Tipping is a common practice globally and at times mandatory in some societies, at the same time, some communities regard tipping as taboo. African societies view tipping differently and this poses a challenge among international tourists, particularly those from the west who are used to expressing their gratitude towards a satisfactory service through giving a tip. While it is almost certain that some nationals will always give a tip, do Africans, particularly Zimbabweans subscribe to the tipping philosophy? There is not enough literature in academia on tipping amongst African tourists, particularly those in Zimbabwe. Preliminary review of literature has revealed that there are only two studies published on the tipping practice in Zimbabwe. The one focused on the impact of tipping on waiters’ service delivery as well as working relations among waiting staff (Mkono, 2011). The other study looked at the perceptions of hotel employees towards tipping and motivation (Kazembe, Mapingure & Chimutingiza, 2014). It is evident that the published studies were all supply side oriented without considering the demand side. This study seeks to interrogate the demand side by; (i) establishing the perceptions of domestic tourists when it comes to tipping; (ii) expose the nature of tipping amongst local tourists; (iii) establishing the motivation for tipping amongst domestic tourists. The study adopted a phenomenological philosophy, and used a qualitative design to collect and analyze data. The study conveniently sampled forty (40) domestic tourists from four (4) hotels in Zimbabwe and interviewed them. The findings revealed that domestic tourists in Zimbabwe perceive tipping as an appropriate and good practice. The main form of tipping indicated in the study is the monetary. The study also found out that the motivations for tipping are as varied as the people who practice it.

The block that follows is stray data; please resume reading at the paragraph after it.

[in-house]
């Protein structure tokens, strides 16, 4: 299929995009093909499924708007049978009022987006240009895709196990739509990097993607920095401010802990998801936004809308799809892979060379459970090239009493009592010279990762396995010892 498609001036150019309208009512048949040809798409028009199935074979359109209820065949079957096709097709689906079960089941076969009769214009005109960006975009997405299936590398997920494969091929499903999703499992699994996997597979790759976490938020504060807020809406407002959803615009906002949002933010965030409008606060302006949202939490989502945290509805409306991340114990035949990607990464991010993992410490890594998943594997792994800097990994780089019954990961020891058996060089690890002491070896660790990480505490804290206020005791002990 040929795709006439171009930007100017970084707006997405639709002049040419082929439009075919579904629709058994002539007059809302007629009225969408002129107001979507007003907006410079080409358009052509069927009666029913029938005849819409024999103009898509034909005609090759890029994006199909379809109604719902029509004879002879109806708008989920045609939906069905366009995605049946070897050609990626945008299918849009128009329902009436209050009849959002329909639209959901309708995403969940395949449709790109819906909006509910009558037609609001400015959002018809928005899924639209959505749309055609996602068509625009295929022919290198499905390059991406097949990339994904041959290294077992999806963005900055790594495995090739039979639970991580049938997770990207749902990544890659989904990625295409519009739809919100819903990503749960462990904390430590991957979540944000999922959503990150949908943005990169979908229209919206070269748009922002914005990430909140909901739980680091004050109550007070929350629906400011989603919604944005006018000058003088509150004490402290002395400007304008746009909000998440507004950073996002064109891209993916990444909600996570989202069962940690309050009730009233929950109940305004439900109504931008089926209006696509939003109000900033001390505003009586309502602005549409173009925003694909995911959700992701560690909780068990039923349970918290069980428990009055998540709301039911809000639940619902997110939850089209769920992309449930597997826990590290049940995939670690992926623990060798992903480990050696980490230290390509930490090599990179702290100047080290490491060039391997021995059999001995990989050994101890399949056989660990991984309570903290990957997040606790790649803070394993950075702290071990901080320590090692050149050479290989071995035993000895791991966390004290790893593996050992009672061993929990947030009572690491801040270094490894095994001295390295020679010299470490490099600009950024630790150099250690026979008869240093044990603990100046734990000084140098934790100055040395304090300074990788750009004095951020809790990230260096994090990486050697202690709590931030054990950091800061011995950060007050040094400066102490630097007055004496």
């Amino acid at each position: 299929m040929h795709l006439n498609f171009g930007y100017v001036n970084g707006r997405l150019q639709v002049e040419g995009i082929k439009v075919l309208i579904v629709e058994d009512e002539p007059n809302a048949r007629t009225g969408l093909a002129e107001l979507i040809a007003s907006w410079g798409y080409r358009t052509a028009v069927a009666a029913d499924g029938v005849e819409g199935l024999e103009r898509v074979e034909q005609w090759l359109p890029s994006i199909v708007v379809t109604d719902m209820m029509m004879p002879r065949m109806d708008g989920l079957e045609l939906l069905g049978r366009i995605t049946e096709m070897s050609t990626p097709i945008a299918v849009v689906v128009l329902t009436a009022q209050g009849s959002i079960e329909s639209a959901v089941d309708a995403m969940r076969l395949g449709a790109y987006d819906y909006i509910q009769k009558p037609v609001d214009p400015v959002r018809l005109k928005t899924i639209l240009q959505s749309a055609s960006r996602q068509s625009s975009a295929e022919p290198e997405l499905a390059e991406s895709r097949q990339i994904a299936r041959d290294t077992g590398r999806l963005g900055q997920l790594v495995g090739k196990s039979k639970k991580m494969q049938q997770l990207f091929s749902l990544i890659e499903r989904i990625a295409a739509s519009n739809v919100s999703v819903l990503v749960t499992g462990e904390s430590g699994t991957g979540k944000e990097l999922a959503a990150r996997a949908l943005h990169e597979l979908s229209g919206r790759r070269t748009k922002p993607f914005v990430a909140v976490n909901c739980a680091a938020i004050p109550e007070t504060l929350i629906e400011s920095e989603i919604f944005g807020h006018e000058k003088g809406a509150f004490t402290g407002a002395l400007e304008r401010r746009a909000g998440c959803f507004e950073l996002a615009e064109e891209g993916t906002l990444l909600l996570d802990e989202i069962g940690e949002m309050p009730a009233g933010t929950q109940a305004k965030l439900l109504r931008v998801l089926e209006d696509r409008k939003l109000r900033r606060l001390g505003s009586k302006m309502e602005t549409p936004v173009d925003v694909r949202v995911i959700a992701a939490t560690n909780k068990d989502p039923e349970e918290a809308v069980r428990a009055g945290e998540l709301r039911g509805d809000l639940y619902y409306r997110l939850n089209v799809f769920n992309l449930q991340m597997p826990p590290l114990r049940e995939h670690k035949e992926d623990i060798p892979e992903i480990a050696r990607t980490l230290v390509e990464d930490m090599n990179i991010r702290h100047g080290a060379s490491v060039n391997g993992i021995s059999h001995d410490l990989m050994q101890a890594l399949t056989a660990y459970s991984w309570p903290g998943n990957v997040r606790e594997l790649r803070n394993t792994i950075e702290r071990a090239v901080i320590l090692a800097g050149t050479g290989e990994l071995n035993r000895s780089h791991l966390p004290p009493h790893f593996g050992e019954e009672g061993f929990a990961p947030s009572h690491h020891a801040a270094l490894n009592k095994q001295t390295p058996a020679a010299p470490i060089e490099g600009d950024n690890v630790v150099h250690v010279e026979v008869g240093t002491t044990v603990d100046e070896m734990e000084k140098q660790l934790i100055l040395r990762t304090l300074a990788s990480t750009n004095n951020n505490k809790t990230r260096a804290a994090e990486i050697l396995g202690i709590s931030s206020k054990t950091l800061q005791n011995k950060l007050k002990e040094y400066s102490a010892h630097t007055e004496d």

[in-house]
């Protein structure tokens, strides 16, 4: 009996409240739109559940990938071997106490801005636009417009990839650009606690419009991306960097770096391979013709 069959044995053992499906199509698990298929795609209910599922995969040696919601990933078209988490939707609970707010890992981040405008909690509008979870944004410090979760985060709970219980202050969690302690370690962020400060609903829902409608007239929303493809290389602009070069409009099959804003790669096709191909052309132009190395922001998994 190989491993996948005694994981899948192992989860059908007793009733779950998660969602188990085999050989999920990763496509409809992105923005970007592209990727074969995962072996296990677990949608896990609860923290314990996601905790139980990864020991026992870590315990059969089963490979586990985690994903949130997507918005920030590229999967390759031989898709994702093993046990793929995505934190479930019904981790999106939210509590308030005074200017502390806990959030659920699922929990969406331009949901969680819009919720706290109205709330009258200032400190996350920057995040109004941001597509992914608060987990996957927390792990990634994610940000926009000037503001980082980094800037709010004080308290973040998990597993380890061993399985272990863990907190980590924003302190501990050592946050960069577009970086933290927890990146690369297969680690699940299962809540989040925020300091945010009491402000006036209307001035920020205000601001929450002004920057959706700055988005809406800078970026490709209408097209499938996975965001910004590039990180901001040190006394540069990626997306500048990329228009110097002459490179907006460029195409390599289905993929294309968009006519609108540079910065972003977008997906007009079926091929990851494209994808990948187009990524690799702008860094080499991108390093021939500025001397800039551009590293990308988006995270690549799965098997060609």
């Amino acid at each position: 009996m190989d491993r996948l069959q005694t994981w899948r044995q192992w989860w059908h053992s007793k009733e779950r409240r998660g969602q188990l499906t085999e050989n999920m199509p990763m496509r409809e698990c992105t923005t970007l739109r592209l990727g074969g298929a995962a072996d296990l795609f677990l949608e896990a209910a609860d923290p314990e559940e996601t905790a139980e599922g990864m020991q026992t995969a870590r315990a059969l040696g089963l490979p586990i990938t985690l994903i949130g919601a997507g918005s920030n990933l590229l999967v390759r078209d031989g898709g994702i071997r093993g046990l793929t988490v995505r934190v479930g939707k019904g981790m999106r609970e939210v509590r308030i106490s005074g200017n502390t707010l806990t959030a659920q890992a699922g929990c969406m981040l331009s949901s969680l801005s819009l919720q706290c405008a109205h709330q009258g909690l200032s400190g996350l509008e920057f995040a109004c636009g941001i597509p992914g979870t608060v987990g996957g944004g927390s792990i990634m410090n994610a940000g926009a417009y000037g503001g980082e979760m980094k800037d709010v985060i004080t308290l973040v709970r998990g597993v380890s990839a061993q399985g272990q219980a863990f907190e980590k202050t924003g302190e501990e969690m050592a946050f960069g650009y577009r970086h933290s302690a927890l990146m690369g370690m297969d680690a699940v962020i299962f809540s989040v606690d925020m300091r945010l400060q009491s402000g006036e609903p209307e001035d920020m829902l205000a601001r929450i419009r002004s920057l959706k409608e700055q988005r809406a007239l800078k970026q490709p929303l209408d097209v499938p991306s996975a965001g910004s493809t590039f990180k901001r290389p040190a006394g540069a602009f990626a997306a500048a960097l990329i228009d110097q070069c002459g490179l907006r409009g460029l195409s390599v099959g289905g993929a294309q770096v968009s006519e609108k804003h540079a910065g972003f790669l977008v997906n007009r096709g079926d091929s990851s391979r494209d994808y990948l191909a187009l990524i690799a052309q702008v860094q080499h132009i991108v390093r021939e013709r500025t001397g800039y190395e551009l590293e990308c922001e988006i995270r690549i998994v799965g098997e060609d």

Perceptions, Tipping, Domestic Tourists